April is NATIONAL POETRY MONTH!
Yes, it is National Poetry Month! And it is also that time of year when you can’t escape these:
“YES, that’s fantastic!” you say, “but what does that have to do with me? I am wasting valuable Facebook time reading this!” Well, friends, the poetry bunny has hopped by the teen room and left dozens of poetic eggs for you to crack open and use to express yourself. But WAIT! That’s not all! We also have Mad Libs, special activities all month, and more Edgar Allan Poe than you can shake a Robert Frost at!
Thanks to everyone who’s joined our Teen ARC Club, where we read advanced copies of books BEFORE they are published! Curious to know more? The details and available books are listed here – and you can always find this page on the right side of this blog, under “Pages.”
I’m super-excited that we’ve got two FANTASTIC reviews already — check them out in the comments section of the ARC page! The two books are on order in the library catalog — click the links in the reviews to reserve a copy!
Fun tidbit from our last meeting: we noticed most of the books said “Dedication TK.” Whoever this TK was, he (she?) was getting a lot of books dedicated to him. Well, leave it to Wikipedia to clear things up; “TK” is a publishing abbreviation meaning “to come.” Careful spellers out there, this may drive you as crazy as Kampgrounds of America does for me…
Did you guys read that the Oxford English Dictionary’s latest update includes online abbreviations such as OMG, LOL, and IMHO? You can also now find “muffin top” and “heart” (as in, ‘I <3 you’) in the ol’ OED.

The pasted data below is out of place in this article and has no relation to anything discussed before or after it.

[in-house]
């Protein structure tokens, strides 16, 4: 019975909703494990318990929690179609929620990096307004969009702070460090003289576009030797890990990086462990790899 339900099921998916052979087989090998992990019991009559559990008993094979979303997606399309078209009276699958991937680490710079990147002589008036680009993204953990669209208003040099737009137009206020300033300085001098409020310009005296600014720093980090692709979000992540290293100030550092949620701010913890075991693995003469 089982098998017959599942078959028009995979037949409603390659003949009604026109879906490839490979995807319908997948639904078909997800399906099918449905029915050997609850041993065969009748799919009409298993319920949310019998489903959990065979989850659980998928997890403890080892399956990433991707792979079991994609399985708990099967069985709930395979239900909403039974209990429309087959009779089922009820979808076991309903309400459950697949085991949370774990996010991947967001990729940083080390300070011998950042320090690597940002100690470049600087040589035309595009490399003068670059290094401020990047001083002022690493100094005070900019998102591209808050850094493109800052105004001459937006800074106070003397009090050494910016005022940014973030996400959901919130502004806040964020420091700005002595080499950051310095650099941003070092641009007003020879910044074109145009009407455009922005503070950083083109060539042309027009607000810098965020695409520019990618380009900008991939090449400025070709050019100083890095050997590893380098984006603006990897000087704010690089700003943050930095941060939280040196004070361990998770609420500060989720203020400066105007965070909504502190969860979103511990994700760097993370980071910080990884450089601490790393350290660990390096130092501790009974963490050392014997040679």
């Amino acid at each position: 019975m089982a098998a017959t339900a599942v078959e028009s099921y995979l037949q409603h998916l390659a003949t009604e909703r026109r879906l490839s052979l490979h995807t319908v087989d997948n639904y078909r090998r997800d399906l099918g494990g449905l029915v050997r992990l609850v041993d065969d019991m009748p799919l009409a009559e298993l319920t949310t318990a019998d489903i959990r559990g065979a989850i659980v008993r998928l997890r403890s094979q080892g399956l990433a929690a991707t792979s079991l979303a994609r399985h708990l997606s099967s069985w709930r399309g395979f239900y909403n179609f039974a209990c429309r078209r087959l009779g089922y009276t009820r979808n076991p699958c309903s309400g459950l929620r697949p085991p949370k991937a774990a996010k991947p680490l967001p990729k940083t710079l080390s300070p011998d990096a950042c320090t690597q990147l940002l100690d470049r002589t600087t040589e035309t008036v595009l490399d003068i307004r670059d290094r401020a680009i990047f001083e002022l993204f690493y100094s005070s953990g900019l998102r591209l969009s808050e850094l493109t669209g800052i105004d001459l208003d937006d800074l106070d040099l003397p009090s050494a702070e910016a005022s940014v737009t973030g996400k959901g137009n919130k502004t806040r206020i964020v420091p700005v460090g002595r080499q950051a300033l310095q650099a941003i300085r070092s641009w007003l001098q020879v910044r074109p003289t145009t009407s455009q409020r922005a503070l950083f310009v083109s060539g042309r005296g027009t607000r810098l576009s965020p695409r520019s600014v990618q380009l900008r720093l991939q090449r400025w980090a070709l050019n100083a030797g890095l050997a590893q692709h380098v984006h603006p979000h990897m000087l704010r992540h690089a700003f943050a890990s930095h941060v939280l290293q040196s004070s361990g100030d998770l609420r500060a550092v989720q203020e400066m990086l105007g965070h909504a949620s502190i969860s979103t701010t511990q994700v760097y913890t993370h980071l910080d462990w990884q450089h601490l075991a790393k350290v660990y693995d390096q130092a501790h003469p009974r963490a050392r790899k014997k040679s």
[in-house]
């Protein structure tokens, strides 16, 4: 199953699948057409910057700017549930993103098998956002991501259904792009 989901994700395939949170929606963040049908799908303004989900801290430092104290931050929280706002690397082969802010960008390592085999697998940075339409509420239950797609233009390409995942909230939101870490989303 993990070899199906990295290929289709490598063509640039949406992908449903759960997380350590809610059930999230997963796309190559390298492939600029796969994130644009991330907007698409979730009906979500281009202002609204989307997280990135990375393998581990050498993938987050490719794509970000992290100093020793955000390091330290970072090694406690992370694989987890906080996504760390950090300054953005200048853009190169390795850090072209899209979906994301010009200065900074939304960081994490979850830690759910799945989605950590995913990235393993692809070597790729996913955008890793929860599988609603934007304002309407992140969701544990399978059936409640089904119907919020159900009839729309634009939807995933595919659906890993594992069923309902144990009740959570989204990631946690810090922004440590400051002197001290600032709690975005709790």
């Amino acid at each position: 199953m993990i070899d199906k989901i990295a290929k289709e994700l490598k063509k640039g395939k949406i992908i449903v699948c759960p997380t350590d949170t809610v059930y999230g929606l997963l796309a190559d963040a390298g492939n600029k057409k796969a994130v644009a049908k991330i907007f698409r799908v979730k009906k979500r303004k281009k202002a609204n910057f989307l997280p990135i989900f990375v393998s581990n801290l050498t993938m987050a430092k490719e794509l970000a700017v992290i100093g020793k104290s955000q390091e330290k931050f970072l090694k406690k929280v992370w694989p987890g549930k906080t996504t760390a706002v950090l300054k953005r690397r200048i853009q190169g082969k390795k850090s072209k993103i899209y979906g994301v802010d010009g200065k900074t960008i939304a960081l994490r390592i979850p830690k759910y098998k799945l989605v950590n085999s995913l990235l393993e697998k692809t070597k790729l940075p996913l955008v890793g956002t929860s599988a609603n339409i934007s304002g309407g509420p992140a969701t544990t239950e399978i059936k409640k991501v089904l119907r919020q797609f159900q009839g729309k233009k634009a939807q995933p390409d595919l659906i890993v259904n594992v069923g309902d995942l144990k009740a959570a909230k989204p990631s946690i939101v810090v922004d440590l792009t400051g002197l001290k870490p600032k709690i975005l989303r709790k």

My favorite tidbit is this one:
Dictionary compilers said that although the terms are associated with modern electronic communications, some are surprisingly old. The first confirmed use of “OMG” was in a letter in 1917.
1917! OMG, indeed! What do you think of the updates: is our language eroding thanks to all this txting…or just evolving as it always has?
For all you wordsmiths out there, check out WPL’s many dictionaries – ye olde OED, kids’ dictionaries, picture dictionaries, bilingual dictionaries, encyclopedias, thesauri, and more!
Many of you are writers, and one of the most important and difficult choices you make is what to name your characters. Names are very important! What is it about the name “Voldemort” that makes you KNOW he is a bad guy? What is it about the name Bella or Katniss that works for those characters?
I always like to recommend that writers check out a baby name book to get some ideas flowing. Of course, this comes with the built-in distraction of looking up your own name and all of your friends’ names! When you’re ready to buckle down and start naming your characters to see what sticks, here’s a great post to make sure you’ve considered all the angles.